On January 21, 2022, United States Citizenship and Immigration Services (USCIS) released new guidance regarding “underlying base transfer” applications between employment-based categories, commonly referred to as “interfilings.” “. Due to an exceptionally high number of employment-based immigrant visas available in these categories for this fiscal year (October 2021 through September 2022), eligible applicants are encouraged to apply for the transfer of the underlying base of their request for adjustment of status to first or second preference based on employment. A major contributing factor to this unusually high number of available visas is that the visa pool includes unused family-sponsored visa numbers from fiscal year 2021 (approximately 140,000).
For example, someone with a pending adjustment of status (green card) application (I-485) in the third employment-based preference category (EB-3), where a visa is do not currently available, but also has a pending or approved I-140 immigration application (I-140) in the employment-based second preference category (EB-2), where a visa East available, must request that USCIS transfer the underlying basis of the pending I-485 petition from EB-3 to EB-2.
Ironically, it was just over a year ago, in October 2020, when EB-3 priority dates became common long before the EB-2 category, and thousands of green card hopefuls became eligible to submit their I-485 petitions under the EB. -3 category. Some are even “demoted” from the EB-2 category to the EB-3 category. However, the EB-3 priority dates then moved back to early 2021, so the category was no longer current for many of these applicants. Although they were able to submit their I-485 petitions, USCIS can only issue a green card when the priority date is current. In December 2021, the EB-2 priority dates for India and China moved ahead of the EB-3 category, and in March 2022, the EB-2 category did not give up the lead.
Unsurprisingly, last year’s movements in priority dates resulted in many people receiving an approved I-140 in the EB-3 category with a pending I-485, and they now want to transfer their I- 485 to EB- currently faster. 2 category to speed up judgment.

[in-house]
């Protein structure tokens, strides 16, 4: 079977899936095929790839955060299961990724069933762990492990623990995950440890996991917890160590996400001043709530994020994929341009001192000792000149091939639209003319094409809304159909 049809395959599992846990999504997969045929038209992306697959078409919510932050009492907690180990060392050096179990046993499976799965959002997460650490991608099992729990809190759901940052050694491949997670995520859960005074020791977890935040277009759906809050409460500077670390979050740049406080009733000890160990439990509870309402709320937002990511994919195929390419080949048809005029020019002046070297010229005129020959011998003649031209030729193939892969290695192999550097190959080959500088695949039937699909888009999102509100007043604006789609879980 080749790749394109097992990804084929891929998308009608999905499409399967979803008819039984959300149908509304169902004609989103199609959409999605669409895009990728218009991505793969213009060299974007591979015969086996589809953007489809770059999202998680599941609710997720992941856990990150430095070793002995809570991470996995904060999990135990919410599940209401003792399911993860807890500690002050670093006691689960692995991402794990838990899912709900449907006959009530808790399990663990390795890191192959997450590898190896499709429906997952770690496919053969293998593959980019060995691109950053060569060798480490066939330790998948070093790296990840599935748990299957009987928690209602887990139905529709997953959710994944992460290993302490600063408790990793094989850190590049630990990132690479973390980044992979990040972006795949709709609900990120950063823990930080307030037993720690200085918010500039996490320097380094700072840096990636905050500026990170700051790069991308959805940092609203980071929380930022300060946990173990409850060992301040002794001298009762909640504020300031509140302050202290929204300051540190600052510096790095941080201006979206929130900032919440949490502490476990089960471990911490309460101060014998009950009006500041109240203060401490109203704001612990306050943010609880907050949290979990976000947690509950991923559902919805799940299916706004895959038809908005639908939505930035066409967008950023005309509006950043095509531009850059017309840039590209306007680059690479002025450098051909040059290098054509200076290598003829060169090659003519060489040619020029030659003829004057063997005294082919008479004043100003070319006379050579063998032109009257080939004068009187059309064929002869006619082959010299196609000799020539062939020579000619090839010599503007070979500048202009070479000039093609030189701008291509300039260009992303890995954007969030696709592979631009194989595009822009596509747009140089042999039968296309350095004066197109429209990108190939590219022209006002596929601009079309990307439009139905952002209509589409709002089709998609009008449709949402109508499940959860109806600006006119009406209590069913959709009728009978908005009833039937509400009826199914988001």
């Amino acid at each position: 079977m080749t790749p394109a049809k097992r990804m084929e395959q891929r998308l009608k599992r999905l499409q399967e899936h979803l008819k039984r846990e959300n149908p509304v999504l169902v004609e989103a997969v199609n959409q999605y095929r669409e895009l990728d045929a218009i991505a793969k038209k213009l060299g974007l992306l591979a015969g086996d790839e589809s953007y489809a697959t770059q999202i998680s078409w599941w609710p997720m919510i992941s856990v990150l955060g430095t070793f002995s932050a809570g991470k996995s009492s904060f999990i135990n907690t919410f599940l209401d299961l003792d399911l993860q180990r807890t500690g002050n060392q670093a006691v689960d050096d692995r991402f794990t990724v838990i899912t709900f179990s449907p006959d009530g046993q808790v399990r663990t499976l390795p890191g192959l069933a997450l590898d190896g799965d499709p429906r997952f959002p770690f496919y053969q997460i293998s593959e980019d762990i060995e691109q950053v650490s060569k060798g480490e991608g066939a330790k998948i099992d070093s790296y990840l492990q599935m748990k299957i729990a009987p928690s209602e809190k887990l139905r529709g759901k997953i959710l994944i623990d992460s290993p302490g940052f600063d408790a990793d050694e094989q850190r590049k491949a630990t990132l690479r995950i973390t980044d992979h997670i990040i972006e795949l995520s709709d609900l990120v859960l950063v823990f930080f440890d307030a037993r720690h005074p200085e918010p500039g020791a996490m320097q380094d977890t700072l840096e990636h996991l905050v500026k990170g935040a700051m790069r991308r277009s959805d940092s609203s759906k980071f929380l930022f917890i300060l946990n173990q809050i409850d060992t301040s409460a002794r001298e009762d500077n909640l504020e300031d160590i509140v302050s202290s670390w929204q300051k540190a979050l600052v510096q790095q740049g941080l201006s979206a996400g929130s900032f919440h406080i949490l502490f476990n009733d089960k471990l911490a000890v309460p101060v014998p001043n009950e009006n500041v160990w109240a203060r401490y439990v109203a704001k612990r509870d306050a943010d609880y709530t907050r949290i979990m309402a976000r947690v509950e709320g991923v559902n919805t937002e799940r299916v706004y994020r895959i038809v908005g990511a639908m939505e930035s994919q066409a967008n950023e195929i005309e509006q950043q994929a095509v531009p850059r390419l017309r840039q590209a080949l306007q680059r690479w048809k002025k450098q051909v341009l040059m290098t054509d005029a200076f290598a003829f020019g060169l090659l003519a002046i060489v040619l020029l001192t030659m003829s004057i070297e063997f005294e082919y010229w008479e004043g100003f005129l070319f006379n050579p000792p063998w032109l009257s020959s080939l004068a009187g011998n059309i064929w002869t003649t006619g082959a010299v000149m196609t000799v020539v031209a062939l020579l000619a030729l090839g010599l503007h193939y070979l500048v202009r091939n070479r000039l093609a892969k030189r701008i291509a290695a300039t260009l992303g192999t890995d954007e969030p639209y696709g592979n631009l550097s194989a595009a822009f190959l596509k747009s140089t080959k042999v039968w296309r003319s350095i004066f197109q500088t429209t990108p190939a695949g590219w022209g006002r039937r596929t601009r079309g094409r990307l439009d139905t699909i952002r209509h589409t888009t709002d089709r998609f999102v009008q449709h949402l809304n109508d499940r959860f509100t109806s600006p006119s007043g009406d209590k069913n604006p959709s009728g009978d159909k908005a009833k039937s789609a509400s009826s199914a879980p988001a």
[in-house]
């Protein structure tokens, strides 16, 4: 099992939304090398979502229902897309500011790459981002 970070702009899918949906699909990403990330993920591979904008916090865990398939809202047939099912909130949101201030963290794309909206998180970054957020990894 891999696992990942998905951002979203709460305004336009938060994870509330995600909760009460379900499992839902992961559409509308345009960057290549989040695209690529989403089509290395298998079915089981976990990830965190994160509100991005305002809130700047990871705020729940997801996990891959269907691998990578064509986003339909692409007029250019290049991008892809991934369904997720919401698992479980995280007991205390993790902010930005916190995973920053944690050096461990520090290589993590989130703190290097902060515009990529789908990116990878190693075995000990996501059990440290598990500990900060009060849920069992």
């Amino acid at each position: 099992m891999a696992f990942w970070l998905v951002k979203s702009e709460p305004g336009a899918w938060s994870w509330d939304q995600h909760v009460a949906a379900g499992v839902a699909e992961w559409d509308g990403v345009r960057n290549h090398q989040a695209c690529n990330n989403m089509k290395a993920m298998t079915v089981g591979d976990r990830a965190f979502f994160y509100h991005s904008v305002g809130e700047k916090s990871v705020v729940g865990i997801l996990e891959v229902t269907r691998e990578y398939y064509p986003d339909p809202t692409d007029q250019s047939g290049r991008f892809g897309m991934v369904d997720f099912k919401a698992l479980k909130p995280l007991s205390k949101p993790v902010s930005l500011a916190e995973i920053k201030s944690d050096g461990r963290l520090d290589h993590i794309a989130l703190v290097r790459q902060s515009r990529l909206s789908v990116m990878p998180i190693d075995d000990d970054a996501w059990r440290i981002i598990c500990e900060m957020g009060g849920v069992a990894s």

The 2022 guidelines state that USCIS may, at its discretion, grant a request for transfer if the following criteria are met:
- You have continuously maintained eligibility for adjustment of status;
- Your request for adjustment of status based on the original Form I-140 is still pending;
- You are eligible for the new immigrant category; and
- You have an immediately available visa in the new immigrant category.
Applicants must request in writing that USCIS transfer the underlying base of the pending I-485 to another immigrant class:
USCIS does not provide written responses to transfer requests, but it does will issue an acknowledgment of receipt for Supplement J, so that applicants can at least be reassured that their application has been received.
Transfer requests accompanied by a Supplement J until September 30, 2022 must be submitted in writing to:
Attn: I-485 Supp J S. Department of Homeland Security USCIS Western Forms Center 10 Application Way Montclair, CA 91763-1350
Transfer requests that are not accompanied by a Supplement J must be submitted in writing to the USCIS office with jurisdiction over the pending I-485. If you have already submitted a transfer request to a USCIS office, you do not need to submit a new request.
Transfer requests accompanying a newly filed Form I-140 should be sent to the normal Form I-140 filing location.
The USCIS Public Engagement Division suggests that the interfiling request should, at a minimum, contain enough information for USCIS to identify the pending I-485s and I-140s that form the basis of the demand. Also, for requests sent to the new centralized location address, medical exams do not need to be submitted. Instead, they will be requested via Request for Evidence (RFE) if necessary. Finally, note that if the USCIS grants an interfiling request, the transfer request resets the 180-day clock for eligibility for the AC21 portability provisions.